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Join Lee Brimelow in this project-style course that teaches how to build a Flash-based game with Flash Builder 4.6, Flash Player 11, and the Starling framework. Starling, a pure ActionScript 3.0 library for advanced graphics, extends Flash Player 11's support for the modern GPU (graphic processing unit) to enable visual presentations and games in the browser or as a mobile app.
Starting with installation and configuration of Starling and creation of a Flash Builder project, the course shows how to prepare and import graphical assets, create MovieClip classes from sprite sheets, manage various gaming objects, detect collisions, and add both particle and sound effects. The finished game can be deployed to any browser or mobile device that integrates Flash Player 11, which was released in September 2011.
Okay, so now we have our three main game states created. Now our main Game class is going to actually incorporate a state machine and its whole purpose is going to be to switch between the various states of our game. So with the top of Game class, I am going to define three constants which are actually going to represent each of the states in the state machine. So I am going to say public, and these are going to be static so that we can reference them anywhere and they are going to be directly attached to our class, and we are going to say const for constant, and the first one is going to be MENU_STATE and these are going to be simple integer values, and they just have to contain unique integer values.
I am going to set this one equal to zero. I am going to duplicate that twice and now we are going to change this to PLAY_STATE and I am going to make this one a value of 1. We'll make this one a value of 2 and change it to GAME_OVER_STATE, like that. So again, just these three constants and this is going to enable us to reference these states via a nice constant value instead of having to use the actual integer values themselves.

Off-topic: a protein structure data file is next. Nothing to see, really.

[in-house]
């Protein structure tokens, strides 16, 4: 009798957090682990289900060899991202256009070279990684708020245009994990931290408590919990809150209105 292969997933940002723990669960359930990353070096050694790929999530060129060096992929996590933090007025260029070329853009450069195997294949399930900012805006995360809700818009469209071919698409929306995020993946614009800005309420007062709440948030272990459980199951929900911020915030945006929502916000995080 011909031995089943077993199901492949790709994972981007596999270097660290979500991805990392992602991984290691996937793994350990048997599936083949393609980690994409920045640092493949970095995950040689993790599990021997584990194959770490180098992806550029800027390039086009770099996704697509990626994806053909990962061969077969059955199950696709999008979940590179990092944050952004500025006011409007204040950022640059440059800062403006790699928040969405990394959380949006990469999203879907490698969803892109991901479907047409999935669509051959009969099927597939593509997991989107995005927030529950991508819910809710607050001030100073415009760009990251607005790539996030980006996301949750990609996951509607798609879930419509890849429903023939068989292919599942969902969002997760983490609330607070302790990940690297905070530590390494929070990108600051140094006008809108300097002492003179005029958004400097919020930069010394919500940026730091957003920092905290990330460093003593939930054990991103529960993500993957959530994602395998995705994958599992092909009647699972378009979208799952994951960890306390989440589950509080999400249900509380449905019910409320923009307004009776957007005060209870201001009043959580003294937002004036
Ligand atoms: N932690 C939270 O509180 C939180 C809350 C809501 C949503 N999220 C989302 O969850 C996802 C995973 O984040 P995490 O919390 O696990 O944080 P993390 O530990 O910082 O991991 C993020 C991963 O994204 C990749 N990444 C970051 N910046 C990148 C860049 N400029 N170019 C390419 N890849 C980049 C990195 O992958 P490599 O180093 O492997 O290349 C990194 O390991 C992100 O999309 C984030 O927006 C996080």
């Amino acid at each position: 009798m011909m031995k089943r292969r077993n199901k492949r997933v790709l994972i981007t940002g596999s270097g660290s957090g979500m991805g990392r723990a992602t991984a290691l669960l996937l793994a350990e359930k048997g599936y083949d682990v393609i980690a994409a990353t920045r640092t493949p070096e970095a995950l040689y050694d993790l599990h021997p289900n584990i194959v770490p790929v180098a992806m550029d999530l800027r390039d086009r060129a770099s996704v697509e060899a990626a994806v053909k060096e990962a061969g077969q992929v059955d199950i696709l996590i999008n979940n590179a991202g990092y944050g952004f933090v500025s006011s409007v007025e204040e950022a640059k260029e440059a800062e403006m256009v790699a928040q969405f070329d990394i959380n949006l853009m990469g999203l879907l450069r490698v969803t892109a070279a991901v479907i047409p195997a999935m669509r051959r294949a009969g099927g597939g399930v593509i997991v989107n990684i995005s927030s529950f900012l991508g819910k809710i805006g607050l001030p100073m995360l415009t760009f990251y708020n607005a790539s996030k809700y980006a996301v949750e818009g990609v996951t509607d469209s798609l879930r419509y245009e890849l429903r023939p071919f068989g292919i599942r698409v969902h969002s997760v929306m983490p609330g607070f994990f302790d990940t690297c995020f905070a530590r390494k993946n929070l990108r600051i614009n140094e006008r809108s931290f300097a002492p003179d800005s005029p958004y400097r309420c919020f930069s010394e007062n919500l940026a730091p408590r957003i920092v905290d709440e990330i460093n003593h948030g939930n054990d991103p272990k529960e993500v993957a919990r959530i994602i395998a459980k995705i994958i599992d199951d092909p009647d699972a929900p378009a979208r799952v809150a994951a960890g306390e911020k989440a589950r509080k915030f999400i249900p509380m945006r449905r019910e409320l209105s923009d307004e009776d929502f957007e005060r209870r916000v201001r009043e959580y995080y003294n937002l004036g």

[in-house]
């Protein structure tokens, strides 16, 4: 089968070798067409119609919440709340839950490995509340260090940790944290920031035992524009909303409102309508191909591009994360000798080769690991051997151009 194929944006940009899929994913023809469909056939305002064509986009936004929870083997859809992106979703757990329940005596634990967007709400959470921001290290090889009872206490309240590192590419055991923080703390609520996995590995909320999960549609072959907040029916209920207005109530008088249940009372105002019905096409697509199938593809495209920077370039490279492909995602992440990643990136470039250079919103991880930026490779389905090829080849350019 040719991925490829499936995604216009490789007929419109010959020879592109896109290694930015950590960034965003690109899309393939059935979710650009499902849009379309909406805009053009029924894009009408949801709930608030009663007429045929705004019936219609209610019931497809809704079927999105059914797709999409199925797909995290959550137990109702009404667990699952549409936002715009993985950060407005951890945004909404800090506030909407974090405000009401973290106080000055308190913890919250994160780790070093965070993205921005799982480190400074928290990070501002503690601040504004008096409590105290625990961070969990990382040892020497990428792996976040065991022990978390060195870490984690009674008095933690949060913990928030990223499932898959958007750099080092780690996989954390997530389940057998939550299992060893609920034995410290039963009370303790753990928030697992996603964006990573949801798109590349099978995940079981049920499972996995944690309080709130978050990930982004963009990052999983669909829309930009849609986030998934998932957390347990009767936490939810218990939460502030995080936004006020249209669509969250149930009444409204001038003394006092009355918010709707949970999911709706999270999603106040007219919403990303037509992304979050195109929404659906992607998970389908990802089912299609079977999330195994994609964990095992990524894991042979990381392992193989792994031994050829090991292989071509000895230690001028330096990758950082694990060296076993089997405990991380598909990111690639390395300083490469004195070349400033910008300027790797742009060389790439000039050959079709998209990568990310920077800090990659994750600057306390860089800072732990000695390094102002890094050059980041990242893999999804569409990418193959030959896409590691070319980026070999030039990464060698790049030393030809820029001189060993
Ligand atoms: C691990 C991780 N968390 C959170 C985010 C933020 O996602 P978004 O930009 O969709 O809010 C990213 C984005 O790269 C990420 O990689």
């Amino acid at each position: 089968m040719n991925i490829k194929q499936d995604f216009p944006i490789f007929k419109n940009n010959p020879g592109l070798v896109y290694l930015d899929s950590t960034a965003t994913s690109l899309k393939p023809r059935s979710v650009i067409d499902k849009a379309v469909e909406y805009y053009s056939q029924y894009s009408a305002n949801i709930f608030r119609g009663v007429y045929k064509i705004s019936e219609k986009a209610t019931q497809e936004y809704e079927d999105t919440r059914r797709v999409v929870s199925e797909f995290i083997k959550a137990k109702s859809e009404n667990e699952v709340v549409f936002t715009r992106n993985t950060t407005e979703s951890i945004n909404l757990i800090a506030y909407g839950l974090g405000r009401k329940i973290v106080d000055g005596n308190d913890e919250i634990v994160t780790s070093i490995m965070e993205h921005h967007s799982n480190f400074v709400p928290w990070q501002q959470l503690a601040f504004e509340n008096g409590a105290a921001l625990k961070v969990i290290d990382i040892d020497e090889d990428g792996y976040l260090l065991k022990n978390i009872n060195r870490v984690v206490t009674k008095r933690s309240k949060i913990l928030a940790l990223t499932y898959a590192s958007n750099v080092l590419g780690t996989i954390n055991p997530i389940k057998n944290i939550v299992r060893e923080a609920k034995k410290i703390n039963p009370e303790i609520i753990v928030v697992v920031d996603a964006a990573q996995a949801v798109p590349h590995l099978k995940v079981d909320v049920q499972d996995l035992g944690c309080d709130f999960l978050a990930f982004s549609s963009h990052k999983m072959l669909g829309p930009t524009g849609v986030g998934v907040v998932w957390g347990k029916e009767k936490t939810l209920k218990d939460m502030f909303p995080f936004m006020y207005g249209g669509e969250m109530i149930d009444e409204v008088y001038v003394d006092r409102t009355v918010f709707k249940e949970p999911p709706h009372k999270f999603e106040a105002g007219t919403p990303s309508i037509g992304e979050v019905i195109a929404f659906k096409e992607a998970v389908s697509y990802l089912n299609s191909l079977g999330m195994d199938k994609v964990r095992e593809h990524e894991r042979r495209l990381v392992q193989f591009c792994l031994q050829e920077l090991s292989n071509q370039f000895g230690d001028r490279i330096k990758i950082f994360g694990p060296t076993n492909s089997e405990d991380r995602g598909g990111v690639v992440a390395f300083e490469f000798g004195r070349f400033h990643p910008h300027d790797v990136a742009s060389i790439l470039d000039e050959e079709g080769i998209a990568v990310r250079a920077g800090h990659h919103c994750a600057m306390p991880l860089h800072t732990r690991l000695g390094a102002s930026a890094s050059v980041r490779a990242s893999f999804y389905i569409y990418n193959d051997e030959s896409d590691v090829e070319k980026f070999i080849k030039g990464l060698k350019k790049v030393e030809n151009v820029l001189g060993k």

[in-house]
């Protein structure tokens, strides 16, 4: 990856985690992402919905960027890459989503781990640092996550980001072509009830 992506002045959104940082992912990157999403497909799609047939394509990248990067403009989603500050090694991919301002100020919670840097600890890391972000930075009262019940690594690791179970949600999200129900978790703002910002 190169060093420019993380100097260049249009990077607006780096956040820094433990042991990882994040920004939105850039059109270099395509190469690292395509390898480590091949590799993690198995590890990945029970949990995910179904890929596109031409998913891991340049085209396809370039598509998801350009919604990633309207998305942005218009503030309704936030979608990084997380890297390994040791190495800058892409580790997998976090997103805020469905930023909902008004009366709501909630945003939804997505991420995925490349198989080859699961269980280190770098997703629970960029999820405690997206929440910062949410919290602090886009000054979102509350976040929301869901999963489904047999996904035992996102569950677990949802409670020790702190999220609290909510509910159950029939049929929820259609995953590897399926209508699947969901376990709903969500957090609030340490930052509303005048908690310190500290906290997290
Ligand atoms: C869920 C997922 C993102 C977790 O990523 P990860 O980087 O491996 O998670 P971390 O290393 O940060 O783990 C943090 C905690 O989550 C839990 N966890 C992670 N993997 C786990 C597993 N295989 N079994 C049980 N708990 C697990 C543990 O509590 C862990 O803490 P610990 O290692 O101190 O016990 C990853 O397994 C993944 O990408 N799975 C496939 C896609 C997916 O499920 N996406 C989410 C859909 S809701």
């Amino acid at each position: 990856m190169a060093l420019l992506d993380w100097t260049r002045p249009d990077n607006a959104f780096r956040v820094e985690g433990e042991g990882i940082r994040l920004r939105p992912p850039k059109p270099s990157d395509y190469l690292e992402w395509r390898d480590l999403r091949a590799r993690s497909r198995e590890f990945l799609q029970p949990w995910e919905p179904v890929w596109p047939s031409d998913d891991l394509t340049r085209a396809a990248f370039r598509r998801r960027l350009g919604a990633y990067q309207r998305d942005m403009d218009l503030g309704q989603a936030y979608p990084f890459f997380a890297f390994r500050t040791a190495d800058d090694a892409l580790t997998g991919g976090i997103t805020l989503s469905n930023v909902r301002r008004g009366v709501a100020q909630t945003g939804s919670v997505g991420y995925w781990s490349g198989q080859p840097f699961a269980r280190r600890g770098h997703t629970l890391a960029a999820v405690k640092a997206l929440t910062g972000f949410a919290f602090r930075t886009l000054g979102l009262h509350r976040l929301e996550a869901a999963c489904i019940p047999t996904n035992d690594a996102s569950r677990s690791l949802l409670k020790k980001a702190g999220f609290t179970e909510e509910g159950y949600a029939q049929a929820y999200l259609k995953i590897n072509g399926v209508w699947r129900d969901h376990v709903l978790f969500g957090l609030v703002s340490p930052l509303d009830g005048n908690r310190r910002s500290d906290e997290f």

Now another property we are going to create up here is going to be variable which is going to hold what is the current state which is actually visible in our game. So we are going to create this an instance variable. So private var current_state and now this going to be of type IState, which is our interface. So it's nice that we can do this, because again, we don't have to reference them as their individual types, like GameOver, Menu or Play, since they all implement that IState interface, we can nicely type this to IState and it will essentially include all three of those.
Okay, so now we have that created, now what we need to do is to create a function, and this is going to be public function which is going to allow us to change the state of our game from any of the individual states. So let's say I'm currently in the Play state of my game and I die, and then I need to change the state of the game to GameOver. Well I am actually going to call this function. So we are going to create a public function and it's going to be called changeState, and to this function we are going to send in an integer value which represents which state we want to change to and it could be any one of these three constants.
So this is going to be of type int and we are not going to be returning anything here. So now inside of this changeState we are going to essentially use a switch statement to find out which state is actually passed in and then we are going use that value to change the state of our game. But what we first want to do is to come in because when we first come to our game, remember there is no current state. So this current_state variable will actually be null. So we are going to test for that at the very beginning of our changeState function.